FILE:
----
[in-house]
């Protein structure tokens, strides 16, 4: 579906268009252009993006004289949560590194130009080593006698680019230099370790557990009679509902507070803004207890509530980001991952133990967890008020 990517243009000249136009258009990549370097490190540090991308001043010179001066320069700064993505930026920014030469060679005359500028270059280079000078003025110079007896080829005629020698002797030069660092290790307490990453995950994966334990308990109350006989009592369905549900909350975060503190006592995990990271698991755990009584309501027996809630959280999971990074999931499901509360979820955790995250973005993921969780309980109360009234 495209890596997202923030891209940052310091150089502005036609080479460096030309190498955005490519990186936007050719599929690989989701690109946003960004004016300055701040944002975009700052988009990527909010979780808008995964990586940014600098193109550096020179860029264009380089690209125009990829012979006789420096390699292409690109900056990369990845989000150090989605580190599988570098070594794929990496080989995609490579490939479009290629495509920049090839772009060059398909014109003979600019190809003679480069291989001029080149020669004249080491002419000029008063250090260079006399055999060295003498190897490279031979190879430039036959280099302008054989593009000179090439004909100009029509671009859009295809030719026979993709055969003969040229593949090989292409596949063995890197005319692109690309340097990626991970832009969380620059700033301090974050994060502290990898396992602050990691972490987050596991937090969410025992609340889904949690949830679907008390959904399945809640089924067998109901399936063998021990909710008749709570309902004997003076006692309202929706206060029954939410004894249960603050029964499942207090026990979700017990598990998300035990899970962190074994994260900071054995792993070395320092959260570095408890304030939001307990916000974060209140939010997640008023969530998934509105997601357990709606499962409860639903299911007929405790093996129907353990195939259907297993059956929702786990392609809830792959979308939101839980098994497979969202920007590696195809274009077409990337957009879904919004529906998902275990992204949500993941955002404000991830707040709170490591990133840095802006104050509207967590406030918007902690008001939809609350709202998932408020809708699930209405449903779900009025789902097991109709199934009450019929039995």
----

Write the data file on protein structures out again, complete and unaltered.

[in-house]
């Protein structure tokens, strides 16, 4: 579906268009252009993006004289949560590194130009080593006698680019230099370790557990009679509902507070803004207890509530980001991952133990967890008020 990517243009000249136009258009990549370097490190540090991308001043010179001066320069700064993505930026920014030469060679005359500028270059280079000078003025110079007896080829005629020698002797030069660092290790307490990453995950994966334990308990109350006989009592369905549900909350975060503190006592995990990271698991755990009584309501027996809630959280999971990074999931499901509360979820955790995250973005993921969780309980109360009234 495209890596997202923030891209940052310091150089502005036609080479460096030309190498955005490519990186936007050719599929690989989701690109946003960004004016300055701040944002975009700052988009990527909010979780808008995964990586940014600098193109550096020179860029264009380089690209125009990829012979006789420096390699292409690109900056990369990845989000150090989605580190599988570098070594794929990496080989995609490579490939479009290629495509920049090839772009060059398909014109003979600019190809003679480069291989001029080149020669004249080491002419000029008063250090260079006399055999060295003498190897490279031979190879430039036959280099302008054989593009000179090439004909100009029509671009859009295809030719026979993709055969003969040229593949090989292409596949063995890197005319692109690309340097990626991970832009969380620059700033301090974050994060502290990898396992602050990691972490987050596991937090969410025992609340889904949690949830679907008390959904399945809640089924067998109901399936063998021990909710008749709570309902004997003076006692309202929706206060029954939410004894249960603050029964499942207090026990979700017990598990998300035990899970962190074994994260900071054995792993070395320092959260570095408890304030939001307990916000974060209140939010997640008023969530998934509105997601357990709606499962409860639903299911007929405790093996129907353990195939259907297993059956929702786990392609809830792959979308939101839980098994497979969202920007590696195809274009077409990337957009879904919004529906998902275990992204949500993941955002404000991830707040709170490591990133840095802006104050509207967590406030918007902690008001939809609350709202998932408020809708699930209405449903779900009025789902097991109709199934009450019929039995």